Posted 23 April 2019
Genny is mum to two teenage boys, and became a single parent in 2003. After experiencing some tough times, her friend suggested she get in touch with Gingerbread, where she joined our forum, founded her...
Posted 17 May 2019
Gingerbread Fundraising Officer Daniel writes about his experience of growing up in a single parent family, and why he’s taking part in our Virtual Marathon as a tribute to the strength of his parents.
On January 10th 2000, I got a phone call from my mum saying that my dad suffered a brain haemorrhage and was in hospital. 43 weeks later on November 6th, my father passed away. I was 10 years old when this all started.
My mum still found the time to spend time with me
From the age of 10, I have lived in a single parent household. At the time, you don’t realise the situation you are in or the sacrifices your parents make for you. It’s only when you look at it in retrospect that it all comes to light. My mum worked super hard to make sure I didn’t go without, at first continuing with her cleaning job and then, within a couple of years, inspired by the care my dad had received, by working in a care home herself. This meant an hour-long bus journey to work every day, and late finishes coupled with early starts – and even on those days, I would still have dinner ready for me. It also meant that most years, my mum would miss out on Christmas, as she would be required to work that day.
Despite the erratic work hours, my mum still found the time to spend time with me. One fond memory we have is going to wrestling shows. As a kid I was a huge wrestling fan, and one day, we found a wrestling promotion that was doing a show near my birthday. We ended up trekking up to Oxford to watch it, and there we received a leaflet about another event, and that’s how it all started. Over the next two years we would go to Hertfordshire, Harrow, Bethnal Green and Walthamstow to watch these shows. Initially my mum had no interest in it, only attending for my sake, but in the end, she was quite in to it.
She has always believed in me
As I got older and started taking on responsibilities of my own, that’s when it hit me how much my mum had accomplished by herself. From dealing with my dad’s hospitalisation, going from one side of the Northern Line every other day to go and see him, to the shock and grieving following his passing away, to then having to raise an adolescent son by herself, making sure I had everything I needed to excel in education and life in general.
I am extremely proud of what my mum has achieved. She has always worked hard to make sure we never went without. She is extremely selfless; her desire to help people is partly what led me to working in the charity sector. At work, she has always had a love for what she does and a love for the residents she works with.
My mum has always been incredibly proud of me. She has always had my back – whether in school, university or in the workplace, she has always believed in me. And she has always been someone I have turned to when making a decision, as I know she always has my best interests at heart. When I became Muslim, she was so supportive, from giving me a hug when I told her initially to buying halal meat and making every effort to learn.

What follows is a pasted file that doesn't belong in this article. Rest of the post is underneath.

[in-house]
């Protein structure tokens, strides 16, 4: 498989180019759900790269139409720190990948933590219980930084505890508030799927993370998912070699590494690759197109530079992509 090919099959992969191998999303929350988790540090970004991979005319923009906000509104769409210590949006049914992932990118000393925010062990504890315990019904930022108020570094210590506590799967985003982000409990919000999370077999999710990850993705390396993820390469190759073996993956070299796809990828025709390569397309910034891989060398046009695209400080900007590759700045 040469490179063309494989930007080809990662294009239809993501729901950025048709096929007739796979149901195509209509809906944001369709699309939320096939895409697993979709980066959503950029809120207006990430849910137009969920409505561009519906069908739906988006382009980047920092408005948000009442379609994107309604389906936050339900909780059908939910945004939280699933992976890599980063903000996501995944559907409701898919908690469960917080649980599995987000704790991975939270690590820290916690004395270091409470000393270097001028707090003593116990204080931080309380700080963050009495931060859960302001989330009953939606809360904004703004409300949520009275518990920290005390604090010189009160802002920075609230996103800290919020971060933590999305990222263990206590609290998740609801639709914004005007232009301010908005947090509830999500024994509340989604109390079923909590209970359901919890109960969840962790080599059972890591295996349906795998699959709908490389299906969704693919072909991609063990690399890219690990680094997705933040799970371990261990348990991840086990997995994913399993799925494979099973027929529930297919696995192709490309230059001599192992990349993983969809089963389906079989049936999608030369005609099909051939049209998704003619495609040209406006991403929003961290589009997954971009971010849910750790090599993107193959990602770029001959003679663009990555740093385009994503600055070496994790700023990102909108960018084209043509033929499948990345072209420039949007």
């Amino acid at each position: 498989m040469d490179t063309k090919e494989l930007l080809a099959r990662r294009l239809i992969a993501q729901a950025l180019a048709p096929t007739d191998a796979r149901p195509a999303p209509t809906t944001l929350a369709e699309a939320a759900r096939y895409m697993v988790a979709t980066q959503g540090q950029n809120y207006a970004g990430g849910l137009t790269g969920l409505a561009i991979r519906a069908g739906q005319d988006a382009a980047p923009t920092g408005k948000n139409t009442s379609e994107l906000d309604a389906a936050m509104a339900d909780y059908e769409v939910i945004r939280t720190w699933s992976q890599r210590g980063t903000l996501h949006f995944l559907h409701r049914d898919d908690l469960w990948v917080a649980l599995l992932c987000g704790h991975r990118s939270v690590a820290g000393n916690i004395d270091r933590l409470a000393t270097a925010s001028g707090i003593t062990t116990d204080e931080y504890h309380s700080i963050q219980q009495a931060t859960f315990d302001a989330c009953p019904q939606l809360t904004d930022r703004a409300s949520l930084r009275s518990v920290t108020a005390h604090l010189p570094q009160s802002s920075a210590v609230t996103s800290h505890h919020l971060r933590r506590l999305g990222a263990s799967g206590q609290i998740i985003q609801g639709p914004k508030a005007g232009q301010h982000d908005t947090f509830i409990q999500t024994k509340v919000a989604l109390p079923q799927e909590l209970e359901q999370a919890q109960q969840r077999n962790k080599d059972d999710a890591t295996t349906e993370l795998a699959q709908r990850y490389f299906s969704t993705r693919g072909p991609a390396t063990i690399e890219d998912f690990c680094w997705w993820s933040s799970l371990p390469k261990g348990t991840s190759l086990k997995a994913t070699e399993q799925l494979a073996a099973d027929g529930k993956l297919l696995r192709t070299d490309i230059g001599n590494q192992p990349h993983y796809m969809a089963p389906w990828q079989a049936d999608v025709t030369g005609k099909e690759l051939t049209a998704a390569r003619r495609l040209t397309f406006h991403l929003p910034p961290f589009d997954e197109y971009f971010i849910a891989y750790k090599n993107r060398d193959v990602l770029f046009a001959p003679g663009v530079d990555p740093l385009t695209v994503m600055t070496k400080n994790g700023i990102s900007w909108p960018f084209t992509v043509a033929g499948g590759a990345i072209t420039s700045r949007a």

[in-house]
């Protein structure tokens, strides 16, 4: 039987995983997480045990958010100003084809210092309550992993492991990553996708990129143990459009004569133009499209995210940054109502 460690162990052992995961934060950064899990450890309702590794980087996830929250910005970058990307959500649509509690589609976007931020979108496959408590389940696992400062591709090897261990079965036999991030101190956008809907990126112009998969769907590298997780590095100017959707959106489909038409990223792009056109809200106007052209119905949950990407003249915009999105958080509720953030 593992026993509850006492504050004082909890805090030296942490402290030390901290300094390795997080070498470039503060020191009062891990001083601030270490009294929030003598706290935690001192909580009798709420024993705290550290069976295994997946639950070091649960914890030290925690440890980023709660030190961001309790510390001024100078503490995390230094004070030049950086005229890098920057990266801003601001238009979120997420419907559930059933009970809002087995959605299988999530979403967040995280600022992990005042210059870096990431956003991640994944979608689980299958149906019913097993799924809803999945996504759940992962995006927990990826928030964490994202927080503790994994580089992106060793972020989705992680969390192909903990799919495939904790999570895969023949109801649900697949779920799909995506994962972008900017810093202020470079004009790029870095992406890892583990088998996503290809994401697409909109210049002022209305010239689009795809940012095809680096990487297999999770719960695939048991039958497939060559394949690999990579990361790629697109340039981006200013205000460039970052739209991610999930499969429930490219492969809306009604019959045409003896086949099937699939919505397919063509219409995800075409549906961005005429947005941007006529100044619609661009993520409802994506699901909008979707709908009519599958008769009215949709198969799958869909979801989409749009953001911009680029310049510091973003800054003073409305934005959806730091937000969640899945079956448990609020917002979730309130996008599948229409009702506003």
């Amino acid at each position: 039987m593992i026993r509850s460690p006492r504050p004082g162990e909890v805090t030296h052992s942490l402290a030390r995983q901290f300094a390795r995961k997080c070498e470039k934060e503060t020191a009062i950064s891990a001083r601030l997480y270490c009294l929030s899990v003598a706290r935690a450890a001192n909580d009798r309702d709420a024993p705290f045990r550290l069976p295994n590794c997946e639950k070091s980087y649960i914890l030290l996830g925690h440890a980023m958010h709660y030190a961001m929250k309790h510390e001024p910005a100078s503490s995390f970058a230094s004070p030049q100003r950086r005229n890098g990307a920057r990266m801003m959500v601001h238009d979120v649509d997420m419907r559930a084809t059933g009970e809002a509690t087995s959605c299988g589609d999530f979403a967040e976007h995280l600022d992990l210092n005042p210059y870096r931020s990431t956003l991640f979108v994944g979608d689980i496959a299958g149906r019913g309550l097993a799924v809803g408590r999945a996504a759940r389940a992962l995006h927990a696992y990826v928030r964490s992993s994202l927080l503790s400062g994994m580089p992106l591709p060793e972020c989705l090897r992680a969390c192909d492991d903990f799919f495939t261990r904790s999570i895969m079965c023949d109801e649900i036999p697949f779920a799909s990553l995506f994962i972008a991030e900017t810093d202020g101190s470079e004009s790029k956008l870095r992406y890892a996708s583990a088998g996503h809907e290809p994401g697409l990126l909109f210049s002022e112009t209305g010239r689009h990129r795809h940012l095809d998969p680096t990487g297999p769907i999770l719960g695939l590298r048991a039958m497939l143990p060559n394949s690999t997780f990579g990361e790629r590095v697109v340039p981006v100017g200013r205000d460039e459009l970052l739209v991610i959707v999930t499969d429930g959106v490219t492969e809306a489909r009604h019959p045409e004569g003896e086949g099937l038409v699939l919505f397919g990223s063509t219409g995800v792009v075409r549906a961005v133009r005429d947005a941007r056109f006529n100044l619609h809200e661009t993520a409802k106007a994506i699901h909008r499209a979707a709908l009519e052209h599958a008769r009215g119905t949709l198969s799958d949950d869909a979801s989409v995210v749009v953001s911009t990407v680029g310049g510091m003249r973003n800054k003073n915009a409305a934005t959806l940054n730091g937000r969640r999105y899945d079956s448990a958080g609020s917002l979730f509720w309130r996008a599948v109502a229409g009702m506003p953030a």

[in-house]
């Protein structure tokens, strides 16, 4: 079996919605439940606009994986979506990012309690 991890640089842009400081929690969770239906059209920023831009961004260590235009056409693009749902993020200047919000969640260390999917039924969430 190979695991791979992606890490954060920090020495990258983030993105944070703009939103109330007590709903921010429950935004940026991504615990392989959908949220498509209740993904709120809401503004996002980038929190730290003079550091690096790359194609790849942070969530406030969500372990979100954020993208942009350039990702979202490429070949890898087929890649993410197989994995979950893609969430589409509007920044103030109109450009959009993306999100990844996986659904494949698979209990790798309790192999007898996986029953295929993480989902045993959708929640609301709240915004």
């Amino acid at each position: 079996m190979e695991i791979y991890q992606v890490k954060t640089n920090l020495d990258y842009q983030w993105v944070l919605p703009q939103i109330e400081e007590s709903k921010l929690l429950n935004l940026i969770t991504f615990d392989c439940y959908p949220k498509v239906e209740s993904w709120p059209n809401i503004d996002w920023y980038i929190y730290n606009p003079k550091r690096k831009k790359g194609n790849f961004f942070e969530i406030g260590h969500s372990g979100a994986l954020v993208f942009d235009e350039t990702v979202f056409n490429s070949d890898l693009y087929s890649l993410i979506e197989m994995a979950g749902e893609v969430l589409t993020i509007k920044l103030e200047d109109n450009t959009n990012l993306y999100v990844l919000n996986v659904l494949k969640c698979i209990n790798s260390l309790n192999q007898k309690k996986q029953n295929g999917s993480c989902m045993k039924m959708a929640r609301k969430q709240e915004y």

My mum has always put me ahead of herself, and for that I am eternally grateful.
All single parent families want is normalcy, to prosper, to feel valued
So this Ramadan, inspired by the Virtual Marathon that Gingerbread are holding in June and to honour my mum’s efforts, I’m running my own Virtual Marathon. To give myself an extra challenge on top of what is already a challenge in itself, I’m doing 43 miles to mark the amount of weeks my dad was in hospital.
This Virtual Marathon is a celebration of my mum’s efforts in raising me as a single parent. When I told her about Gingerbread, she said she had no idea organisations like that existed when she was raising me, and would liked to have known about it. And unfortunately, many single parents don’t – so, in order to ensure that as many single parents are aware of the work of Gingerbread as possible, I want to raise £1000.
The Virtual Marathon will be tough, as I will be fasting while doing it. However, I believe that through my efforts, more parents will have access to Gingerbread’s services. Growing up, it wasn’t just my mum who was a single parent – many of my friends’ parents also were. And all single parent families want is normalcy, to prosper, to feel valued. And Gingerbread, through its advice, peer support and campaigning, provides that for single parent families.
We’re launching our Virtual Marathon to give dedicated supporters like you the chance to clock up 26.2 miles flexibly this June while fundraising for Gingerbread. Run, walk or jog at the park with your children, on the journey to work, or on the treadmill at the gym to help us support more single parent families when they need us most. Find out more and sign up.